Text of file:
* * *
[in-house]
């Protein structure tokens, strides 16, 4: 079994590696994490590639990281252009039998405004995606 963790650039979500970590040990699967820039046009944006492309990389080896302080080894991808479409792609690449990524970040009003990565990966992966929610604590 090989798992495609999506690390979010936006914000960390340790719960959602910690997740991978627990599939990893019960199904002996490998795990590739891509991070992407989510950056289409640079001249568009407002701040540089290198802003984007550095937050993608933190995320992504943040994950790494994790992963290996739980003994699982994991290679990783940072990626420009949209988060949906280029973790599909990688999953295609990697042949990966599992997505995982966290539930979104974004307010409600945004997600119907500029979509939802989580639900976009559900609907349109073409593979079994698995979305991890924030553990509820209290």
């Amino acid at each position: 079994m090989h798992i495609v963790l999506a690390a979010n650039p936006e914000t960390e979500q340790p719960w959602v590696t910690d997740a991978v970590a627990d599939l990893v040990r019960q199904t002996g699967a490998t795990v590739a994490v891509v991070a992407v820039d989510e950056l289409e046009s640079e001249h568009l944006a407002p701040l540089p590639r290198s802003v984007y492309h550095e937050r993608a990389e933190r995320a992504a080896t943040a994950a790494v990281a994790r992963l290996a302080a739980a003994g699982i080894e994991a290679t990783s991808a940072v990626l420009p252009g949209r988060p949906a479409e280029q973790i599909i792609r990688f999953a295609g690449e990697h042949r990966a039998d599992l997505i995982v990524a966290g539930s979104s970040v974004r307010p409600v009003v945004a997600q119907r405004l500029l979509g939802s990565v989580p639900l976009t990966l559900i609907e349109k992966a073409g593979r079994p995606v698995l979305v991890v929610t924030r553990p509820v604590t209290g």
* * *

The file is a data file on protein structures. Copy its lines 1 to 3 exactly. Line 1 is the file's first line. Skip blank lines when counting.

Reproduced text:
[in-house]
């Protein structure tokens, strides 16, 4: 079994590696994490590639990281252009039998405004995606 963790650039979500970590040990699967820039046009944006492309990389080896302080080894991808479409792609690449990524970040009003990565990966992966929610604590 090989798992495609999506690390979010936006914000960390340790719960959602910690997740991978627990599939990893019960199904002996490998795990590739891509991070992407989510950056289409640079001249568009407002701040540089290198802003984007550095937050993608933190995320992504943040994950790494994790992963290996739980003994699982994991290679990783940072990626420009949209988060949906280029973790599909990688999953295609990697042949990966599992997505995982966290539930979104974004307010409600945004997600119907500029979509939802989580639900976009559900609907349109073409593979079994698995979305991890924030553990509820209290």
């Amino acid at each position: 079994m090989h798992i495609v963790l999506a690390a979010n650039p936006e914000t960390e979500q340790p719960w959602v590696t910690d997740a991978v970590a627990d599939l990893v040990r019960q199904t002996g699967a490998t795990v590739a994490v891509v991070a992407v820039d989510e950056l289409e046009s640079e001249h568009l944006a407002p701040l540089p590639r290198s802003v984007y492309h550095e937050r993608a990389e933190r995320a992504a080896t943040a994950a790494v990281a994790r992963l290996a302080a739980a003994g699982i080894e994991a290679t990783s991808a940072v990626l420009p252009g949209r988060p949906a479409e280029q973790i599909i792609r990688f999953a295609g690449e990697h042949r990966a039998d599992l997505i995982v990524a966290g539930s979104s970040v974004r307010p409600v009003v945004a997600q119907r405004l500029l979509g939802s990565v989580p639900l976009t990966l559900i609907e349109k992966a073409g593979r079994p995606v698995l979305v991890v929610t924030r553990p509820v604590t209290g």